Even at the peak of his fame, however, Martin remained strangely contemptuous of stardom; for a man whose presence in the public eye was almost constant, he was utterly elusive, beyond the realm of mortal understanding. As his celebrity and power grew, he slipped even further away: in early 1959, his movie with Sinatra, Some Came Running, hit theaters, and with it came the dawning of the Rat Pack. Together, Sinatra and Martin -- in tandem with their acolytes Sammy Davis, Jr., Peter Lawford, Joey Bishop and Shirley MacLaine -- set new standards of celebrity hipsterdom, becoming avatars of the good life; flexing their muscle not only in show business but also in politics -- their ties to John F. Kennedy, Lawford's brother-in-law and an honorary Rat Packer code-named "Chicky Baby," are now legend -- they were the new American gods, and Las Vegas was their Mount Olympus.
Martin -- who continued to impress critics in films like the 1959 Howard Hawks classic Rio Bravo -- was Sinatra's right-hand man, the drunkest and most enigmatic member of the Rat Pack (so named in homage to the Holmby Hills Rat Pack, a bygone drinking circle that had once gathered around Humphrey Bogart); his allegiance to Sinatra was total, and Martin even left his longtime label Capitol to record for and financially back Sinatra's own Reprise imprint. In 1960, the Rat Pack starred in Ocean's Eleven, filming in Las Vegas during the day and then taking over the Sands each night; two years later, they reconvened for Sergeants 3. However, in late 1963 -- while filming the third Rat Pack opus, Robin and the Seven Hoods -- the news came that Kennedy had been assassinated; in effect, as America struggled to pick up the pieces, the Rat Pack's reign was over. With Vietnam and the civil rights movement looming on the horizon, there was no longer room for the boozy, happy-go-lucky lifestyle of before -- the fun was truly over.

Yet somehow Martin forged on; in 1964, at the peak of Beatlemania, he knocked the Fab Four out of the top spot on the charts with his single "Everybody Loves Somebody," and that same year starred in Billy Wilder's acrid Kiss Me, Stupid, a film which crystallized his persona as the lecherous but lovable lush. In 1965, after years of overtures from NBC, Martin finally agreed to host his own weekly variety series; The Dean Martin Show was an enormous hit, running for nine seasons before later spawning a number of hit Celebrity Roast specials during the 1970s. In films, he also remained successful, starring in a series of spy spoofs as secret agent Matt Helm. However, by the late '70s, Martin's health began to fail, and his career was primarily confined to casino club stages; in 1987, his son Dean Paul died in an airplane crash, a blow from which he never recovered. After bailing out of a 1988 reunion tour with Sinatra and Davis, Martin spent his final years in solitude; he died on Christmas Day, 1995.


1946 Film Vodvil: Art Mooney and Orchestra
1949 My Friend Irma
1950 My Friend Irma Goes West
At War with the Army
Screen Snapshots: Thirtieth Anniversary Special
1951 That's My Boy
1952 Sailor Beware
Jumping Jacks
Road to Bali
The Stooge
1953 Scared Stiff
The Caddy
Money from Home
1954 Living It Up
3 Ring Circus
1955 You're Never Too Young
Artists and Models
1956 Screen Snapshots: Hollywood, City of Stars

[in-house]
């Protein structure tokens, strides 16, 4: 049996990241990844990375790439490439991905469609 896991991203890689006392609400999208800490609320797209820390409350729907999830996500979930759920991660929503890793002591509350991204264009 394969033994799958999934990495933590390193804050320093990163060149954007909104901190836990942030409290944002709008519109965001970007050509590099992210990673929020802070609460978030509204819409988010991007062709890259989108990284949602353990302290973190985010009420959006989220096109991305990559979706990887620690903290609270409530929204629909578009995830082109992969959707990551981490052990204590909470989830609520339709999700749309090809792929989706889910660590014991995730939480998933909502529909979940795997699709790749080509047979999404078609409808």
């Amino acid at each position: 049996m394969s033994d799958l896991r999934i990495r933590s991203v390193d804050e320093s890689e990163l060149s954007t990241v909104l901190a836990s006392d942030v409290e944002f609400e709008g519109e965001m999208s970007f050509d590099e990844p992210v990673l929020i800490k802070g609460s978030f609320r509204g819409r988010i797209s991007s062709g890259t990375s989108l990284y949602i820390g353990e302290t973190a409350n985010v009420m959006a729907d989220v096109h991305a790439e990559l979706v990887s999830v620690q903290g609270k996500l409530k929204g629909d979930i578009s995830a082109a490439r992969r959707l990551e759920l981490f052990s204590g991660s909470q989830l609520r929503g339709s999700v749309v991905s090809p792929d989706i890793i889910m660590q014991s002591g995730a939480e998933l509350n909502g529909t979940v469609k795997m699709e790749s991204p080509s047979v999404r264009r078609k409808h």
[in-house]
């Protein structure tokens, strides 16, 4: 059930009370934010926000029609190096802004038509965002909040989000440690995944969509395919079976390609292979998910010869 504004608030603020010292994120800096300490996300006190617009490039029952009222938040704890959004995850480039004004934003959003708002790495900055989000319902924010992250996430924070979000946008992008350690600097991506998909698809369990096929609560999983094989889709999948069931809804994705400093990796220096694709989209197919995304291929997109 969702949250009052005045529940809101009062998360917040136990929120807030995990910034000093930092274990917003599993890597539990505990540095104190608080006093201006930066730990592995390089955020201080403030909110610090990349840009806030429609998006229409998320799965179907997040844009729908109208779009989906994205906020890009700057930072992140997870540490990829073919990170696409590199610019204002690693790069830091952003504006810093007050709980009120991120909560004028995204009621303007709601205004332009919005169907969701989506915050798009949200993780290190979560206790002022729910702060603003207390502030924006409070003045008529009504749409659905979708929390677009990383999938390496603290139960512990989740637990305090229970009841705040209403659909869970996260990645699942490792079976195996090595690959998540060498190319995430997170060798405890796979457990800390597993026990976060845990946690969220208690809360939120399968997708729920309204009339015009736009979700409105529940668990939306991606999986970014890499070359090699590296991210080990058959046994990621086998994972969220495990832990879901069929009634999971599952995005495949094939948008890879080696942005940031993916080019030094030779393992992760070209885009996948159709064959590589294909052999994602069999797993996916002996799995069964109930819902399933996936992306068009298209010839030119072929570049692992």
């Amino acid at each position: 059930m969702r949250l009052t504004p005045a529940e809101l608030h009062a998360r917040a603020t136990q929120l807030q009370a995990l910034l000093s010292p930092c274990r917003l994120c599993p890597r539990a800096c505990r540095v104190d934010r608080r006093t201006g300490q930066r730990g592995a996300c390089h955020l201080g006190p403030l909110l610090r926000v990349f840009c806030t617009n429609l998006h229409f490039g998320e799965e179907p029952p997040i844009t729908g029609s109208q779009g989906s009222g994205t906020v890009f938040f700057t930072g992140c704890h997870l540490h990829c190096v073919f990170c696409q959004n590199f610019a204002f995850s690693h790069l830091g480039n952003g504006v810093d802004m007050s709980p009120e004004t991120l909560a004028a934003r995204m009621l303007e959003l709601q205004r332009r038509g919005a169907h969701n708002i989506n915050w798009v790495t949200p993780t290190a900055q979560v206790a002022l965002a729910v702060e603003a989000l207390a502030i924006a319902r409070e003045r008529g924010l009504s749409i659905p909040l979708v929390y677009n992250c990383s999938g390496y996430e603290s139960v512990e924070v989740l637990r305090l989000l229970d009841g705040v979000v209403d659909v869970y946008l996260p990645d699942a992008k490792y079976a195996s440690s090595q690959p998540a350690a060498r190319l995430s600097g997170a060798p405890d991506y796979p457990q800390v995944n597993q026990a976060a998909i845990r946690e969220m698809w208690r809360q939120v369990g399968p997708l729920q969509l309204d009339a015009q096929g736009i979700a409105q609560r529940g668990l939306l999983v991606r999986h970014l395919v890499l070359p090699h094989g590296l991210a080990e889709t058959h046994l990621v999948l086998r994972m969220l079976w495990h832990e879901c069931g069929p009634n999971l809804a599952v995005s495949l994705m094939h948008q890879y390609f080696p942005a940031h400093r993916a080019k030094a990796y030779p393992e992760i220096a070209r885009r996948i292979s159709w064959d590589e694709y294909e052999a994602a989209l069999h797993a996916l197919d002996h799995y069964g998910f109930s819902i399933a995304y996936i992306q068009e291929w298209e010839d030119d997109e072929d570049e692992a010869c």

Hollywood or Bust
1957 Ten Thousand Bedrooms
1958 The Young Lions
Some Came Running
1959 Rio Bravo
1960 Who Was That Lady?
Bells Are Ringing
Ocean's Eleven
1961 All in a Night's Work
1962 Something's Got to Give
Sergeants 3
The Road to Hong Kong
Who's Got the Action?
1963 38-24-36
Come Blow Your Horn
Toys in the Attic
4 for Texas
Who's Been Sleeping in My Bed?
1964 What a Way to Go!
Robin and the 7 Hoods
Kiss Me, Stupid
1965 The Sons of Katie Elder
Marriage on the Rocks
1966 The Silencers
Texas Across the River
Murderers' Row
1967 Rough Night in Jericho
The Ambushers
1968 How to Save a Marriage and Ruin Your Life
Rowan & Martin at the Movies
5 Card Stud
1969 The Wrecking Crew
1970 Airport
1971 Something Big
1973 Showdown
1975 Mr. Ricco
1981 The Cannonball Run
1984 Cannonball Run II
Terror in the Aisles

1948 "That Certain Party"(with Jerry Lewis)
1949 "Powder Your Face With Sunshine (Smile, Smile, Smile)"
1950 "I'll Always Love You"
1951 "If"
1952 "You Belong To Me"
1953 "Love Me, Love Me"
"That's Amore"
1954 "I'd Cry Like a Baby"
"Money Burns a Hole In My Pocket"
"How Do You Speak To An Angel"
1955 "The Naughty Lady of Shady Lane"
"Mambo Italiano"
"Let Me Go Lover"
"Under the Bridges of Paris"
"Memories Are Made of This"
1956 "Young and Foolish"
"Standing on the Corner"
"Watching the World Go By"
1957 "The Man Who Plays the Mandolino"
1958 "Return To Me"
"Angel Baby"
1959 "On an Evening In Roma"
1960 "Love Me, My Love"
1962 "From the Bottom of My Heart"
"Sam's Song"(with Sammy Davis Jr.)
1963 "Face In a Crowd"
1964 "Everybody Loves Somebody"
"The Door Is Still Open To My Heart"
"Every Minute Every Hour"
"You're Nobody till Somebody Loves You"
"You'll Always Be the One I Love"
1965 "Send Me the Pillow You Dream On"
"(Remember Me) I'm the One Who Loves You"
"I Will"
1966 "Somewhere There's a Someone"
"Come Running Back"
"A Million and One"
"Nobody's Baby Again"
"(Open Up the Door) Let the Good Times In"
1967 "Lay Some Happiness On Me"
"In the Chapel In the Moonlight"
"Little Ole Winedrinker, Me"
"In the Misty Moonlight"
1968 "You've Still Got a Place In My Heart"
"That Old Time Feelin'"
"April Again"
"Five Card Stud"
"Not Enough Indians"
1969 "Gentle On My Mind"
"I Take a Lot of Pride In What I Am"
"One Cup of Happiness (And One Piece of Mind)"
1970 "For the Love of a Woman"
"My Woman My Woman My Wife"
"Detroit City"
1971 "Georgia Sunshine"
"She's a Little Bit Country"
1974 "Get On With Your Livin'"
1983 "My First Country Song"(with Conway Twitty)